Daylight savings time and seasonal affective disorder

    This weekend marks the beginning of daylight savings time, and some experts say this is a difficult time for people who suffer from Seasonal Affective Disorder or SAD. Moving the clock ahead limits the amount of morning light for the next few weeks – which is important for people with the disorder.

    This weekend marks the beginning of daylight savings time, and some experts say this is a difficult time for people who suffer from Seasonal Affective Disorder or SAD. Moving the clock ahead limits the amount of morning light for the next few weeks – which is important for people with the disorder.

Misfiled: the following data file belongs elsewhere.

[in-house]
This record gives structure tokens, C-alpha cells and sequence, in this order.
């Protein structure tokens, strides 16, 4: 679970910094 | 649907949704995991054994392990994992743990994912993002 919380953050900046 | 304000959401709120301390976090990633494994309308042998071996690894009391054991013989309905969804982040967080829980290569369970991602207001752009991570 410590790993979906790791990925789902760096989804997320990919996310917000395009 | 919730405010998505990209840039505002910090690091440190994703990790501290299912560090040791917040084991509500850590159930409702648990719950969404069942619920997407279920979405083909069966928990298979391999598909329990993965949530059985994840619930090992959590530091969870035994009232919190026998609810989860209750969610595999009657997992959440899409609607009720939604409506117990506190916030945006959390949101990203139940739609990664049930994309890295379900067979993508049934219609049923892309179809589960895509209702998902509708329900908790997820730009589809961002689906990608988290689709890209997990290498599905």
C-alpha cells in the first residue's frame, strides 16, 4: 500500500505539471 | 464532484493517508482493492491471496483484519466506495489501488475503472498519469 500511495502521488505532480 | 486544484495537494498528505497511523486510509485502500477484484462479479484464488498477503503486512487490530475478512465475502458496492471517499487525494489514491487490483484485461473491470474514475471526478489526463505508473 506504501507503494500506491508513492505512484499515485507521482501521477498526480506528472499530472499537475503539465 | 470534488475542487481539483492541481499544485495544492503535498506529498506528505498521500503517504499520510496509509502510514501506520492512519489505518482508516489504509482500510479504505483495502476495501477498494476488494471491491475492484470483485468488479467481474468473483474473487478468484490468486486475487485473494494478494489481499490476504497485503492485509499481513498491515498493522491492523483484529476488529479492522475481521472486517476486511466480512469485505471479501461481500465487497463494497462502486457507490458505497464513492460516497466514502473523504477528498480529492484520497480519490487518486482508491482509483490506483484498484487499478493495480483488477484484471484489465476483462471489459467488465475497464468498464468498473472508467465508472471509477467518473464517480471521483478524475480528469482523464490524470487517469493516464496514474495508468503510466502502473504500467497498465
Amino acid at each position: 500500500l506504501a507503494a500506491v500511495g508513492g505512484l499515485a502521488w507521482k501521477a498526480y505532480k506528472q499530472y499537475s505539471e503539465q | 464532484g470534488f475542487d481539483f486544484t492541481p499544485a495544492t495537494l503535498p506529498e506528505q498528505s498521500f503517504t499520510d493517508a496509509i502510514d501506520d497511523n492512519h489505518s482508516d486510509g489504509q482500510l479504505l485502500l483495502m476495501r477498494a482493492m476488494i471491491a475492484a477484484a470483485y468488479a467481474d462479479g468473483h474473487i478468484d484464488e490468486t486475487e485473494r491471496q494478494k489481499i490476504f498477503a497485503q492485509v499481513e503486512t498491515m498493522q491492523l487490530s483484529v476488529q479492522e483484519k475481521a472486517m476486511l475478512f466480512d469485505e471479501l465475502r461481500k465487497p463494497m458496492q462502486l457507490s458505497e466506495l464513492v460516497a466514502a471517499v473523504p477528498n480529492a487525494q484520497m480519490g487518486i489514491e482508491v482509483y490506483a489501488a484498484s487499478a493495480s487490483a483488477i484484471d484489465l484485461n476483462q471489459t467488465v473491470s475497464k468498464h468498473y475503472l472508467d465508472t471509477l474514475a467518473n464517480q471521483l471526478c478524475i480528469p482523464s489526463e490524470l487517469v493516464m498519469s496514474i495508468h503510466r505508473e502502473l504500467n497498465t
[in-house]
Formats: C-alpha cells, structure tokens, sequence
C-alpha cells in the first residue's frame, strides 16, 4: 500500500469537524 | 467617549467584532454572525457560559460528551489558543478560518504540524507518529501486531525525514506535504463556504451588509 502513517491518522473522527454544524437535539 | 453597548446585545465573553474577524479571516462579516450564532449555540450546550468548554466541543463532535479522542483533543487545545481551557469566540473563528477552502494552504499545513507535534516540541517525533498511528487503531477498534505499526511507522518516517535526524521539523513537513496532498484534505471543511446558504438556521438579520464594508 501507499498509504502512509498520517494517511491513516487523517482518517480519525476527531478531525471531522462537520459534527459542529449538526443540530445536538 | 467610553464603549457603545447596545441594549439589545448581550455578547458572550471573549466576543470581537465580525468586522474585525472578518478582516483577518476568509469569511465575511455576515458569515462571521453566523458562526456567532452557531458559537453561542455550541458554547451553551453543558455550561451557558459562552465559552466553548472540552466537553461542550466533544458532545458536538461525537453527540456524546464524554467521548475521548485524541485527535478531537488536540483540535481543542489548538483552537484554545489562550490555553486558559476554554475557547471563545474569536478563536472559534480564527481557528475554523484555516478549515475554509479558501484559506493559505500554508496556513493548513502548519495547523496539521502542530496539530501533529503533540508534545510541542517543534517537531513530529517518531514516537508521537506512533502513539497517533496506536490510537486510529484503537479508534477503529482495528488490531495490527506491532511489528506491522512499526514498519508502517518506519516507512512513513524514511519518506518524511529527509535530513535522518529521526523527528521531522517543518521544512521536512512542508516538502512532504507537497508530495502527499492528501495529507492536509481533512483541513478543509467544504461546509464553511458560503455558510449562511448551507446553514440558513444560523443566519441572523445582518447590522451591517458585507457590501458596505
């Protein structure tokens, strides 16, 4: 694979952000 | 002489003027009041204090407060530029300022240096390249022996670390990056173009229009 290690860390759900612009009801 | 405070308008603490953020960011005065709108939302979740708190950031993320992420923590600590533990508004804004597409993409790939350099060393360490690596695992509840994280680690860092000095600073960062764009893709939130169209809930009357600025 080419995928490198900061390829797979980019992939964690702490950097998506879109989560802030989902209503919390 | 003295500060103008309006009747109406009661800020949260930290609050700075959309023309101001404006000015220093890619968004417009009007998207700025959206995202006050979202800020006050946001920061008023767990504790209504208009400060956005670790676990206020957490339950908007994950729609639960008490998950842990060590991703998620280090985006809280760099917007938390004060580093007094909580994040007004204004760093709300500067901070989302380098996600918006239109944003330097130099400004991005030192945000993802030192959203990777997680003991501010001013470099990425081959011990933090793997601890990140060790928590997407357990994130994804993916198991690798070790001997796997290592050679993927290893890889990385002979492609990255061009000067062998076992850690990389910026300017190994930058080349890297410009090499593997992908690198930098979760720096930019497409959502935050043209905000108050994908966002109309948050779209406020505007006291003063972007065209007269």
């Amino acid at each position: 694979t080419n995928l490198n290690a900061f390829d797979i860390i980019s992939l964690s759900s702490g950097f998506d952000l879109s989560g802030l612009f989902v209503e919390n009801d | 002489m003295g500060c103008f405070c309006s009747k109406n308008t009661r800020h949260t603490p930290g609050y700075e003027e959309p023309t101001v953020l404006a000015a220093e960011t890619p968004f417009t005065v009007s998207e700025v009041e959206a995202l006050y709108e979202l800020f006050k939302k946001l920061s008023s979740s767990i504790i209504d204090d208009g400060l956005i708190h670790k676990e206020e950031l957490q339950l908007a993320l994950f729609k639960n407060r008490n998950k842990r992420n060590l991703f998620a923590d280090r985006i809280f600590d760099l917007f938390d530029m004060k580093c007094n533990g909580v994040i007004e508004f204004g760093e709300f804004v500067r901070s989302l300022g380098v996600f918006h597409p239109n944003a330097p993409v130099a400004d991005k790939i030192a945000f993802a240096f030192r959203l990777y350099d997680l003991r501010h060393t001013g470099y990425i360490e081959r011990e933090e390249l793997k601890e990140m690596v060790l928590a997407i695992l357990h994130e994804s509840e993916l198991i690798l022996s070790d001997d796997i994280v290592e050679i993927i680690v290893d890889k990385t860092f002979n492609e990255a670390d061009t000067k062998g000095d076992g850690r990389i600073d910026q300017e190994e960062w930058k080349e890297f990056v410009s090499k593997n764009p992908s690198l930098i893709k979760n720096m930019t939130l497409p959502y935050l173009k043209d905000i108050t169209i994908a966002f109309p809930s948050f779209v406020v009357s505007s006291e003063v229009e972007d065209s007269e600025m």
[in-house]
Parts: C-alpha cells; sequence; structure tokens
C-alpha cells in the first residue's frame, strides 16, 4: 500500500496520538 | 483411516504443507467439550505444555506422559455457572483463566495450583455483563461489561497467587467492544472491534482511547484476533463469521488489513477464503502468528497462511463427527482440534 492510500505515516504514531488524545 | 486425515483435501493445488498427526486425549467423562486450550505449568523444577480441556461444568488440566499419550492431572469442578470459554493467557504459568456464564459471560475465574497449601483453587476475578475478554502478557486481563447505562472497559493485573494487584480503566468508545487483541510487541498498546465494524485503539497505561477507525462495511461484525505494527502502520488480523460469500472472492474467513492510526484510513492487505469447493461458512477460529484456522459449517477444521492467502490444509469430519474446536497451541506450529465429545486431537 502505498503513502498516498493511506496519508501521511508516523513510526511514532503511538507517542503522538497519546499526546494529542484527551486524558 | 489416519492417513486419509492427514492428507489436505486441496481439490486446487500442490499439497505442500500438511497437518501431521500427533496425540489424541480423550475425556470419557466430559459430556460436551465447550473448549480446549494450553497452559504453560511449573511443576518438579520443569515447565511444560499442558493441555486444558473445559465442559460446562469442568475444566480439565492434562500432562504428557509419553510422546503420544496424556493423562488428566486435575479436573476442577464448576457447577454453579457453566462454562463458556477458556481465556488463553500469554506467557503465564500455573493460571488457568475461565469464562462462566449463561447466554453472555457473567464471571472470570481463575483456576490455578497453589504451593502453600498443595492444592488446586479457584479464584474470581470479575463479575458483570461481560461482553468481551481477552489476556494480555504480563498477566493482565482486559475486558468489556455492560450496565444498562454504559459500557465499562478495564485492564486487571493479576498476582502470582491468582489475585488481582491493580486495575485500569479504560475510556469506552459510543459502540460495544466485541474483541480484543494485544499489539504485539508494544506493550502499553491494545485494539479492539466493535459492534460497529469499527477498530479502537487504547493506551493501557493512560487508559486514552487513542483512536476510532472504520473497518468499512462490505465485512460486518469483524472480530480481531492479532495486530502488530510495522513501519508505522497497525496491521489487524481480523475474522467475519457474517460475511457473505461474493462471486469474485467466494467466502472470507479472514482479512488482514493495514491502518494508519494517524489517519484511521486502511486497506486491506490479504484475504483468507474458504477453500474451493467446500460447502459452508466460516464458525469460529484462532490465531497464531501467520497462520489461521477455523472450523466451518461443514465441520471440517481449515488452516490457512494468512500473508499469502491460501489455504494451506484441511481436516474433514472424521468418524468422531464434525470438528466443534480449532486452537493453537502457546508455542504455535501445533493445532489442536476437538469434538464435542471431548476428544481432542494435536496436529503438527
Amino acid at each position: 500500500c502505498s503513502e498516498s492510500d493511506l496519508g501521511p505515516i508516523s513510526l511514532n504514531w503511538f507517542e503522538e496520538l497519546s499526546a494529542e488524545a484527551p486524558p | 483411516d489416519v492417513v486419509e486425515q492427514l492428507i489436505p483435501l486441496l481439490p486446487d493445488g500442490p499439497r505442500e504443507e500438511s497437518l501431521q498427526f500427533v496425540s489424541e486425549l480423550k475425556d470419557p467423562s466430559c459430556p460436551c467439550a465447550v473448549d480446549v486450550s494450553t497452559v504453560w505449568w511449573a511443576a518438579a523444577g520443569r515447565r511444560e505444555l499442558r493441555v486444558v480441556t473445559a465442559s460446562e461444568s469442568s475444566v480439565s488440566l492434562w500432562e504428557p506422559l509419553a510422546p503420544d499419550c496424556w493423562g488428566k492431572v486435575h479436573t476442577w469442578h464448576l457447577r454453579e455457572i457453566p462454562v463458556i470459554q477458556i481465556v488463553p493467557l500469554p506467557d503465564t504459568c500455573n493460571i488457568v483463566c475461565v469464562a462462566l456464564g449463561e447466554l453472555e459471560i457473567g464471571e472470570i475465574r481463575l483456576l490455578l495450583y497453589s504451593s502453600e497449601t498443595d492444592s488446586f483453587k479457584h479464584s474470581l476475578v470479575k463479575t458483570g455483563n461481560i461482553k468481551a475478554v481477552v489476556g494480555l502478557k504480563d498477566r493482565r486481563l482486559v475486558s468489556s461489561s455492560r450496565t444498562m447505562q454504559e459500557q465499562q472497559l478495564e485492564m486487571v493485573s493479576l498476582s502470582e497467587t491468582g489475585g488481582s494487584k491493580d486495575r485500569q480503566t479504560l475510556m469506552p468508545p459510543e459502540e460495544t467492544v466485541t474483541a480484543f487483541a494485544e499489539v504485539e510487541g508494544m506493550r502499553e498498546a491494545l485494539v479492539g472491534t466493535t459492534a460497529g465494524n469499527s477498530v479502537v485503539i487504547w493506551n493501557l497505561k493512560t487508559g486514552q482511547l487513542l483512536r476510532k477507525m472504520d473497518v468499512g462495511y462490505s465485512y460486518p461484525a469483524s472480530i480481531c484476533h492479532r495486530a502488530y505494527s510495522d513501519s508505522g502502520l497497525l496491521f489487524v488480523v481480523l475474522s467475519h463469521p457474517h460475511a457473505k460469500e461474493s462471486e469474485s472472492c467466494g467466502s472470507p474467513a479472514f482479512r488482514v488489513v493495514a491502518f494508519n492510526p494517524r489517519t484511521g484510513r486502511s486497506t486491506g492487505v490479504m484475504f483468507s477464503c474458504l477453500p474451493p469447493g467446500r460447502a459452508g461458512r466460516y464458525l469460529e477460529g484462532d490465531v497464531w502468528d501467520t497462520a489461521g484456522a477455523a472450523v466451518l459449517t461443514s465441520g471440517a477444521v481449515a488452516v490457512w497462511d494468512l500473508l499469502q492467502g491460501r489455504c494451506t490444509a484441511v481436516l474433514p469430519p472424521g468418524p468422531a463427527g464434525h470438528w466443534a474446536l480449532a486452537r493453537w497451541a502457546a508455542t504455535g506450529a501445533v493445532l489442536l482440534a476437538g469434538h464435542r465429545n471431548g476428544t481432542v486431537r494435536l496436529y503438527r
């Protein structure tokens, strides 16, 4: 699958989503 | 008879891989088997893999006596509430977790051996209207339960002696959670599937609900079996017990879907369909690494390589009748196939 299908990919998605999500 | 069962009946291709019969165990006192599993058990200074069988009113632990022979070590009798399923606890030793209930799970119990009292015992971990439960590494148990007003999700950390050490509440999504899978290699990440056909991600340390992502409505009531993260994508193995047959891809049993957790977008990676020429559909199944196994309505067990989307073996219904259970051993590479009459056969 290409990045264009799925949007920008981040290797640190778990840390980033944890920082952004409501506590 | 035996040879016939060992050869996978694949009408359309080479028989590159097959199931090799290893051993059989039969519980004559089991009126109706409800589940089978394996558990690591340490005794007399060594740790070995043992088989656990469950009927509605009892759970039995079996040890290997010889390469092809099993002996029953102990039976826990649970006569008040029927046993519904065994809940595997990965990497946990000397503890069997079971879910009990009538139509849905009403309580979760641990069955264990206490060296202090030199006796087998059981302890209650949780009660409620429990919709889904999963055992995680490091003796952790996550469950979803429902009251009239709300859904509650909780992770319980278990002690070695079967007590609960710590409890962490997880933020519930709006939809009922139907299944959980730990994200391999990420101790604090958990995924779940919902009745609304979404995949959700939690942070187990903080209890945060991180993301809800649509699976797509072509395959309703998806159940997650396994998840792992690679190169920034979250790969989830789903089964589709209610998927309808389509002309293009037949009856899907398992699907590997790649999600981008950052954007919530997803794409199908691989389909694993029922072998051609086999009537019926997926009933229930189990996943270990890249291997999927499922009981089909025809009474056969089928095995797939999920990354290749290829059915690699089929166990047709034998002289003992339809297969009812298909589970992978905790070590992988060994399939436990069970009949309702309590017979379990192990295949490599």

People who have Seasonal Affective Disorder experience bouts of depression during the darker fall and winter months. Dr. Mark Rothman, chief medical officer of Friends Hospital in Philadelphia says in many ways, daylight savings time means the beginning of Spring – and that’s more important than one hour of light:

    Rothman: The morning light is the most crucial, but still, it’s not so much the daylight savings time itself but the seasonal changes in mood of a negative nature, so it’s not really clear that the change of the one hour would be crucial but it would be the general shift in the overall seasonal pattern.

    This is the third year that switching to Day Light Savings Time has come in March. Until 2007, the clocks were set ahead in April.

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